Sunday, October 30, 2011
Passive solar heating is one of many scientific approaches the Miller home design uses in order to be more energy efficient.
When the leaves have come off the trees, winter sunlight shines on dark tile flooring and helps to warm the room. In the photo, the room is shown in the warmer months, when shade from the foliage and the more overhead angle of the sunlight is preventing the tiles from absorbing the solar heat. This keeps the room at a comfortable ambient temperature for the warm season.
The tiles are laid on top of an extra thick slab for insulation. A radiant heating system is installed in the ceiling. This is different from the more commonly seen radiant floor systems, so that the benefits of the passive solar heating can be realized. If a more common in-floor heating system had been used, the solar benefits would have been wasted, as the tiles can only hold a certain amount of heat (just as a battery is only able to hold a certain capacity of charge).
Low-E (low-emittance) windows are double panes of glass with argon gas occupying the space in between. The gas reduces heat transfer better than air. These are used on north, east and west facing windows. A special coating is added to these on the south facing windows, designed to reduce heat loss while admitting high solar gain. The use of windows has the added benefits of utilizing natural sunlight rather than energy-consuming electric lighting.
Careful attention to provide a well insulated space, as highlighted in the previous post, is essential for retaining the heat gained in the passive solar techniques. Additionally, although there is a small climate control unit, the Miller family notes that the insulation was so effective that the room stayed cool and comfortable during the summer. The cooling unit would only be needed for a group gathering.
Thursday, October 27, 2011
The Miller renovation was an exciting project to be involved with for many reasons. The scientific approach involved in combining different products to achieve the best possible benefits for both the Miller's home comfort and their concerns for the environment was especially interesting.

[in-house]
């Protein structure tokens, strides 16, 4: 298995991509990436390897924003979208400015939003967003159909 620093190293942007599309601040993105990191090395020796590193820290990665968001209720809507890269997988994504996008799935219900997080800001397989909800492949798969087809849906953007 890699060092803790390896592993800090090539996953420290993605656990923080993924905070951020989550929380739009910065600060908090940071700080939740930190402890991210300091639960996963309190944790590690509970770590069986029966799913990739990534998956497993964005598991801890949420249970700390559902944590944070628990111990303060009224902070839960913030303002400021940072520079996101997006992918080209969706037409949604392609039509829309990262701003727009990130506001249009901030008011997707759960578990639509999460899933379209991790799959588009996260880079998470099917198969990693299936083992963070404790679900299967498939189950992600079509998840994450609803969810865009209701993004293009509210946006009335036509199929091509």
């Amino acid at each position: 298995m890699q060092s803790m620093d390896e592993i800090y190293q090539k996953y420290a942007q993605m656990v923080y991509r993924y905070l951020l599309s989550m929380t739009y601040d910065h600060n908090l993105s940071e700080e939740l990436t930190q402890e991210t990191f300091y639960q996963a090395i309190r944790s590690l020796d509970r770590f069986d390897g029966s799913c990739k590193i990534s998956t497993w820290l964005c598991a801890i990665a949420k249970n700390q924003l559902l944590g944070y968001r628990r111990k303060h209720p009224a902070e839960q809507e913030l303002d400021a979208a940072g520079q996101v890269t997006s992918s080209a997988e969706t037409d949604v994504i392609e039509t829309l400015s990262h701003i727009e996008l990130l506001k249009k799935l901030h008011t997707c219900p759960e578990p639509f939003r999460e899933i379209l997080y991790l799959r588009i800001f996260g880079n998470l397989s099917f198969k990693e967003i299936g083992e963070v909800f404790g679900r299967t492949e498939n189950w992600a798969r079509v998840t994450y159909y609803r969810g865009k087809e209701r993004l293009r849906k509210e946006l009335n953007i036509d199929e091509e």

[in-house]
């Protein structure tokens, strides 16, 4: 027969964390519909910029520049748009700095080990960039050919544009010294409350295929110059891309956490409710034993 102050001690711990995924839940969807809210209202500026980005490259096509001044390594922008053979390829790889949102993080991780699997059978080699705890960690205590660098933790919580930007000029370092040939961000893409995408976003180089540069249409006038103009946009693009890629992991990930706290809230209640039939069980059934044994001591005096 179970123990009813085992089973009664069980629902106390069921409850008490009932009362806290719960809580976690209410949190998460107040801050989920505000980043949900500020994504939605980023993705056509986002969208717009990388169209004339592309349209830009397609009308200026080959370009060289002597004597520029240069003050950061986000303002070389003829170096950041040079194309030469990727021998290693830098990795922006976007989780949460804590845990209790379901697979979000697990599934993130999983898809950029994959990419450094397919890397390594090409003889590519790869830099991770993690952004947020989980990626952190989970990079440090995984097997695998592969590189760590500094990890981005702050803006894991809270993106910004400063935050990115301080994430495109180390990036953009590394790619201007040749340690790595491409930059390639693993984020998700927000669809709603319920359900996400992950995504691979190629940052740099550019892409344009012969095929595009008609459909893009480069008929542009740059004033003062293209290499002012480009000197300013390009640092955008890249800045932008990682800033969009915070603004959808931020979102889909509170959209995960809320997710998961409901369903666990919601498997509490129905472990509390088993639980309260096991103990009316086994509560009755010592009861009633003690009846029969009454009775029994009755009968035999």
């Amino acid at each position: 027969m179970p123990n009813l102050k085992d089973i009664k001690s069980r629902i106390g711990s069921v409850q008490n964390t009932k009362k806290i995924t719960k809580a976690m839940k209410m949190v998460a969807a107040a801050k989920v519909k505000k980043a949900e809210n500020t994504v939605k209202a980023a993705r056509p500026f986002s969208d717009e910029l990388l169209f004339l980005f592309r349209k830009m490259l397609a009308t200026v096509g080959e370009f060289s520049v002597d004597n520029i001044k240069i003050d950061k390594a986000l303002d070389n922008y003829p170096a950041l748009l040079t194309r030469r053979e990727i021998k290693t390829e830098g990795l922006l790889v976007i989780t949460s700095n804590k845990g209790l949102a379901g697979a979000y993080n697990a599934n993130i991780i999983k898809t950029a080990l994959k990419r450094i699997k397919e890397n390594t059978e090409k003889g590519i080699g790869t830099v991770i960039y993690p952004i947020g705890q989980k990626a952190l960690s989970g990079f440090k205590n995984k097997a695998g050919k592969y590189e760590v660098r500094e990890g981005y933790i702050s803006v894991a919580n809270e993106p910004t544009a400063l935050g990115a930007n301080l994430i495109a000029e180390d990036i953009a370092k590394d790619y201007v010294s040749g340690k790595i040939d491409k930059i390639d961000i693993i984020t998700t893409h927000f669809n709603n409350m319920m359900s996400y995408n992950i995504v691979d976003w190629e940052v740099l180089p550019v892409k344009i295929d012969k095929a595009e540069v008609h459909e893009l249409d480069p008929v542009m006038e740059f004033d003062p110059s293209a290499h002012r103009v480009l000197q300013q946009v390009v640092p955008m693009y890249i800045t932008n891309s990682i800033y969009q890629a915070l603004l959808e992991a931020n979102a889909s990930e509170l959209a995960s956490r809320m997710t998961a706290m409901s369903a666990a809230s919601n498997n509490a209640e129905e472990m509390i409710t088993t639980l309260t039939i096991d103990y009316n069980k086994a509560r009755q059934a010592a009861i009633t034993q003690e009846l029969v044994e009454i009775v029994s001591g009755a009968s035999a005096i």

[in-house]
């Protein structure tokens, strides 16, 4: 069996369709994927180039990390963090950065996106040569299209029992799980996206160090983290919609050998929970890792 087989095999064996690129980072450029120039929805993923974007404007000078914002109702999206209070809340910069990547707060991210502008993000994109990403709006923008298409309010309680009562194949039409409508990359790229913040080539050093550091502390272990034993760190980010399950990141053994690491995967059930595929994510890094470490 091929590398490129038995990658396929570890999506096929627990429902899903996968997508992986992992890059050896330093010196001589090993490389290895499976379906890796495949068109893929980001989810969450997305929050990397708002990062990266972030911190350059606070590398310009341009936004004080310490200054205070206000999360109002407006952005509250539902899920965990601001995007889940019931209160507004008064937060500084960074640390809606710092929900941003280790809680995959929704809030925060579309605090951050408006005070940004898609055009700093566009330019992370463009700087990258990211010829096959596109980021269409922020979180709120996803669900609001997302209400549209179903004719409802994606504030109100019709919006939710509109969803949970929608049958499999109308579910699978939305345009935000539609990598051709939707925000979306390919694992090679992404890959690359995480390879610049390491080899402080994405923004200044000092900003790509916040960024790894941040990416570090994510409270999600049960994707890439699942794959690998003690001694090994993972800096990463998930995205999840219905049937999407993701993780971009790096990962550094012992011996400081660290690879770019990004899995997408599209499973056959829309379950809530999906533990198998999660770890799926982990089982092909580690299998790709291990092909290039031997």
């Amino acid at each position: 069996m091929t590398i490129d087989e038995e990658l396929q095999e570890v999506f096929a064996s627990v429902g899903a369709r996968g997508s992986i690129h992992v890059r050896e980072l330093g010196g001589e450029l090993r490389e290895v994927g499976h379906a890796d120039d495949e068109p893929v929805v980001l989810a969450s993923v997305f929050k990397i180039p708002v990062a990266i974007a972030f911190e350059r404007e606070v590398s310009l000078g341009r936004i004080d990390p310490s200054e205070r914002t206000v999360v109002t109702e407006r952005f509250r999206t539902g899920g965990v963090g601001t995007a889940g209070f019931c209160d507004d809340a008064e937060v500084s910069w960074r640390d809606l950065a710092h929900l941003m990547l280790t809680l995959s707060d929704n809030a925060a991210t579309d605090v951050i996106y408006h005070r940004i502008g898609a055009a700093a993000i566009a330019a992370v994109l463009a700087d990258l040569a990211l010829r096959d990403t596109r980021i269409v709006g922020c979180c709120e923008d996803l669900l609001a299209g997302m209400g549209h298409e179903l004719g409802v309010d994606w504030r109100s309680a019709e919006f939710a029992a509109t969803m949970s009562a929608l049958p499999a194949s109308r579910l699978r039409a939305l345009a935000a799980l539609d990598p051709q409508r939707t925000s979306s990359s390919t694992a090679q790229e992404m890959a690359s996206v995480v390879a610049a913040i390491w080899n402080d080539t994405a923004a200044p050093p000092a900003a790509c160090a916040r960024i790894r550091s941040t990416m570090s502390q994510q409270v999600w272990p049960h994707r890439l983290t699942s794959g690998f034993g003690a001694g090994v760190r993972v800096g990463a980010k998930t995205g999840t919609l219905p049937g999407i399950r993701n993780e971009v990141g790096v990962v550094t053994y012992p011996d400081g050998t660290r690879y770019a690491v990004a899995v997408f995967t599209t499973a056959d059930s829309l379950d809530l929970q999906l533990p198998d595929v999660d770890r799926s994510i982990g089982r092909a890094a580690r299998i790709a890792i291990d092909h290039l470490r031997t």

One of the priorities established in the Miller home renovation project was high quality insulation. This was achieved using various products, like the SIPs (oriented strand board on both sides of a foam core) in the roof structure that we highlighted in our recent newsletter. Another pre-engineered product is the highly insulated Thermomass wall we used in the foundation structure for the rear walk out basement level of the home.
Thermomass walls consist of 4" thick Styrofoam panels, sandwiched between two layers of concrete (a cross section is shown in the photo). They are held together by a fiber composite connector, and the exterior provides waterproofing. The end result is an incredibly strong structural component that is virtually weatherproof and has a high level of thermal resistance. The Styrofoam core is recyclable, too.
Another insulation product incorporated into above ground portions of the walls is a foam spray. The quantity required depends on the climate in your geographic area, as well as the part of the home to be insulated. An American company called Foam It Green is a manufacturer of this type of spray insulation. Like Harmon Builders, the company is a member of the U.S. Green Building Council. Foam It Green has been recognized with a TerraPass for balancing their carbon footprint.
Wednesday, October 26, 2011
Harmon Builders recently completed a job for the Miller family that incorporated many energy saving features in the design. We were able to experience working with a variety of interesting 'green' products and achieve a beautifully designed space, inside and out. This was a very exciting project to be involved with as a home builder, as we discovered even more cutting edge materials and techniques. We hope to bring the advantages of passive solar heating and natural cooling strategies and our experience with different products to more clients.